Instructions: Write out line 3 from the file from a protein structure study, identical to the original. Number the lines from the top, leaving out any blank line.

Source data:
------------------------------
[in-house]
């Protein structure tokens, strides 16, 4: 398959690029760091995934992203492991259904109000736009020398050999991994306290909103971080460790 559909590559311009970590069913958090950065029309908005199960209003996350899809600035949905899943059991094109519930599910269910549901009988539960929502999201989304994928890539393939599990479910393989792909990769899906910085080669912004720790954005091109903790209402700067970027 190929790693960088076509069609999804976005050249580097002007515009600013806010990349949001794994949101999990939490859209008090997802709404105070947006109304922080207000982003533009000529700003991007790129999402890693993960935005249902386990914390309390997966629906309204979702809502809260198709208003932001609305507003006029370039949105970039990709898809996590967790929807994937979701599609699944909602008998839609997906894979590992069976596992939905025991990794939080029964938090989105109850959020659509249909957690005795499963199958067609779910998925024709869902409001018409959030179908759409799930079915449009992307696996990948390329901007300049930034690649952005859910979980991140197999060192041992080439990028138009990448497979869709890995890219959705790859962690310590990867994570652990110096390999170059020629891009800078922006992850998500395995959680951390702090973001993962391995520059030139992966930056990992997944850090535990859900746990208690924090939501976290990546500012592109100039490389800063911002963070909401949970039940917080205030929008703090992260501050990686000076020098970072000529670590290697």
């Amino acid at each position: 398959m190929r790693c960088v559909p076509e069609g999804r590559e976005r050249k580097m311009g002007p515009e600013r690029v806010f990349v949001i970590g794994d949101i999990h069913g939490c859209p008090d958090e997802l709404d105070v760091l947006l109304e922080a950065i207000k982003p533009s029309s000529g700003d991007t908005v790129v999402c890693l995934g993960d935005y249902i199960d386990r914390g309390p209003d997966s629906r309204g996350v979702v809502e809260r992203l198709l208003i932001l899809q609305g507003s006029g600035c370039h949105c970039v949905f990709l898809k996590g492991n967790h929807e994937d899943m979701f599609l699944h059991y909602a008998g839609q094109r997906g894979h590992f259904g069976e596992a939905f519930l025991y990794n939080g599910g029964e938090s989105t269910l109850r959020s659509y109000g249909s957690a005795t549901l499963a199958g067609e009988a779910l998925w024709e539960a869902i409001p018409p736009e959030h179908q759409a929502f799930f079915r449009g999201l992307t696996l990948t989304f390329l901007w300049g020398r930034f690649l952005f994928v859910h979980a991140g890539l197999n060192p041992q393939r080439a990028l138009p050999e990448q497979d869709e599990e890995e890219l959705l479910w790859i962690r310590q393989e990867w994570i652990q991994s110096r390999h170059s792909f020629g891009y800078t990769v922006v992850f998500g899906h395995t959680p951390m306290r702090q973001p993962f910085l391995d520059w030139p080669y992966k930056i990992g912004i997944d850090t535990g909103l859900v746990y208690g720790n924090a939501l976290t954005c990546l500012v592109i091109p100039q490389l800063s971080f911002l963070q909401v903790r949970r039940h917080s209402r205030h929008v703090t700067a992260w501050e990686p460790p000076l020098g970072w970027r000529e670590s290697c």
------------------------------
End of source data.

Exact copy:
């Amino acid at each position: 398959m190929r790693c960088v559909p076509e069609g999804r590559e976005r050249k580097m311009g002007p515009e600013r690029v806010f990349v949001i970590g794994d949101i999990h069913g939490c859209p008090d958090e997802l709404d105070v760091l947006l109304e922080a950065i207000k982003p533009s029309s000529g700003d991007t908005v790129v999402c890693l995934g993960d935005y249902i199960d386990r914390g309390p209003d997966s629906r309204g996350v979702v809502e809260r992203l198709l208003i932001l899809q609305g507003s006029g600035c370039h949105c970039v949905f990709l898809k996590g492991n967790h929807e994937d899943m979701f599609l699944h059991y909602a008998g839609q094109r997906g894979h590992f259904g069976e596992a939905f519930l025991y990794n939080g599910g029964e938090s989105t269910l109850r959020s659509y109000g249909s957690a005795t549901l499963a199958g067609e009988a779910l998925w024709e539960a869902i409001p018409p736009e959030h179908q759409a929502f799930f079915r449009g999201l992307t696996l990948t989304f390329l901007w300049g020398r930034f690649l952005f994928v859910h979980a991140g890539l197999n060192p041992q393939r080439a990028l138009p050999e990448q497979d869709e599990e890995e890219l959705l479910w790859i962690r310590q393989e990867w994570i652990q991994s110096r390999h170059s792909f020629g891009y800078t990769v922006v992850f998500g899906h395995t959680p951390m306290r702090q973001p993962f910085l391995d520059w030139p080669y992966k930056i990992g912004i997944d850090t535990g909103l859900v746990y208690g720790n924090a939501l976290t954005c990546l500012v592109i091109p100039q490389l800063s971080f911002l963070q909401v903790r949970r039940h917080s209402r205030h929008v703090t700067a992260w501050e990686p460790p000076l020098g970072w970027r000529e670590s290697c």